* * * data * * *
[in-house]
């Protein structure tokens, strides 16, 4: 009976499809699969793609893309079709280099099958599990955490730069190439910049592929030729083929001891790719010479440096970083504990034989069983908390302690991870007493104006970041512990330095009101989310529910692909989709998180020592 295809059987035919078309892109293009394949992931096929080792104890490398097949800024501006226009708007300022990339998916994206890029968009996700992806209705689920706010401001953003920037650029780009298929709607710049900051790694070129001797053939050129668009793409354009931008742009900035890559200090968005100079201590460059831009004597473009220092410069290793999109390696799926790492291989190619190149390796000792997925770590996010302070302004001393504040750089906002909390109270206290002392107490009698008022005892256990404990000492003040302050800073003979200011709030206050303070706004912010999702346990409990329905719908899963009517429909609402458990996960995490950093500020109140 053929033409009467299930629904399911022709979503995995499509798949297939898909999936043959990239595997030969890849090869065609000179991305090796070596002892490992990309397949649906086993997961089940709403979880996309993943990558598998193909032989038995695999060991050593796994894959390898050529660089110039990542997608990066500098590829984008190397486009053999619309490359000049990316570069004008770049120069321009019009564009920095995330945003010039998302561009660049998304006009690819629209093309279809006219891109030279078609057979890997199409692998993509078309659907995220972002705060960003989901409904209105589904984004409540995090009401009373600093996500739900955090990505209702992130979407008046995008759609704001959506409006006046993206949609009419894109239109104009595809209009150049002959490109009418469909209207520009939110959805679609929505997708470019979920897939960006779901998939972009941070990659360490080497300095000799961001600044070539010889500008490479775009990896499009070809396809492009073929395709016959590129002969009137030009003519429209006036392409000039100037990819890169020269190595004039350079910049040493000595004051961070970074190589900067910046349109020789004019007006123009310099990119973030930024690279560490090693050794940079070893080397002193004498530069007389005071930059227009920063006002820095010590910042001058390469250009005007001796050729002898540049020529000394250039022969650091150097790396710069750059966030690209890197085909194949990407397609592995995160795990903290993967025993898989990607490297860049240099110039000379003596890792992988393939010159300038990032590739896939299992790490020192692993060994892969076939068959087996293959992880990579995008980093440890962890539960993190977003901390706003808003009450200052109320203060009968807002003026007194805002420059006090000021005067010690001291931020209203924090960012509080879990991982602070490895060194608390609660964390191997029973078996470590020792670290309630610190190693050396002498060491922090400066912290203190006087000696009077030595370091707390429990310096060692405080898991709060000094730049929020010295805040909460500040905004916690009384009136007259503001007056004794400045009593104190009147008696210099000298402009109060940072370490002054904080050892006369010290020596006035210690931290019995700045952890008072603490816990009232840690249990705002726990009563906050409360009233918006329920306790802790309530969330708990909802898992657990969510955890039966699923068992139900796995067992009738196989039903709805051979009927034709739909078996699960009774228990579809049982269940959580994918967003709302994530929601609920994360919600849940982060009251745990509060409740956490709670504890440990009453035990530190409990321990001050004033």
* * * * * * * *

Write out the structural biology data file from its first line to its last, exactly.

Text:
[in-house]
């Protein structure tokens, strides 16, 4: 009976499809699969793609893309079709280099099958599990955490730069190439910049592929030729083929001891790719010479440096970083504990034989069983908390302690991870007493104006970041512990330095009101989310529910692909989709998180020592 295809059987035919078309892109293009394949992931096929080792104890490398097949800024501006226009708007300022990339998916994206890029968009996700992806209705689920706010401001953003920037650029780009298929709607710049900051790694070129001797053939050129668009793409354009931008742009900035890559200090968005100079201590460059831009004597473009220092410069290793999109390696799926790492291989190619190149390796000792997925770590996010302070302004001393504040750089906002909390109270206290002392107490009698008022005892256990404990000492003040302050800073003979200011709030206050303070706004912010999702346990409990329905719908899963009517429909609402458990996960995490950093500020109140 053929033409009467299930629904399911022709979503995995499509798949297939898909999936043959990239595997030969890849090869065609000179991305090796070596002892490992990309397949649906086993997961089940709403979880996309993943990558598998193909032989038995695999060991050593796994894959390898050529660089110039990542997608990066500098590829984008190397486009053999619309490359000049990316570069004008770049120069321009019009564009920095995330945003010039998302561009660049998304006009690819629209093309279809006219891109030279078609057979890997199409692998993509078309659907995220972002705060960003989901409904209105589904984004409540995090009401009373600093996500739900955090990505209702992130979407008046995008759609704001959506409006006046993206949609009419894109239109104009595809209009150049002959490109009418469909209207520009939110959805679609929505997708470019979920897939960006779901998939972009941070990659360490080497300095000799961001600044070539010889500008490479775009990896499009070809396809492009073929395709016959590129002969009137030009003519429209006036392409000039100037990819890169020269190595004039350079910049040493000595004051961070970074190589900067910046349109020789004019007006123009310099990119973030930024690279560490090693050794940079070893080397002193004498530069007389005071930059227009920063006002820095010590910042001058390469250009005007001796050729002898540049020529000394250039022969650091150097790396710069750059966030690209890197085909194949990407397609592995995160795990903290993967025993898989990607490297860049240099110039000379003596890792992988393939010159300038990032590739896939299992790490020192692993060994892969076939068959087996293959992880990579995008980093440890962890539960993190977003901390706003808003009450200052109320203060009968807002003026007194805002420059006090000021005067010690001291931020209203924090960012509080879990991982602070490895060194608390609660964390191997029973078996470590020792670290309630610190190693050396002498060491922090400066912290203190006087000696009077030595370091707390429990310096060692405080898991709060000094730049929020010295805040909460500040905004916690009384009136007259503001007056004794400045009593104190009147008696210099000298402009109060940072370490002054904080050892006369010290020596006035210690931290019995700045952890008072603490816990009232840690249990705002726990009563906050409360009233918006329920306790802790309530969330708990909802898992657990969510955890039966699923068992139900796995067992009738196989039903709805051979009927034709739909078996699960009774228990579809049982269940959580994918967003709302994530929601609920994360919600849940982060009251745990509060409740956490709670504890440990009453035990530190409990321990001050004033």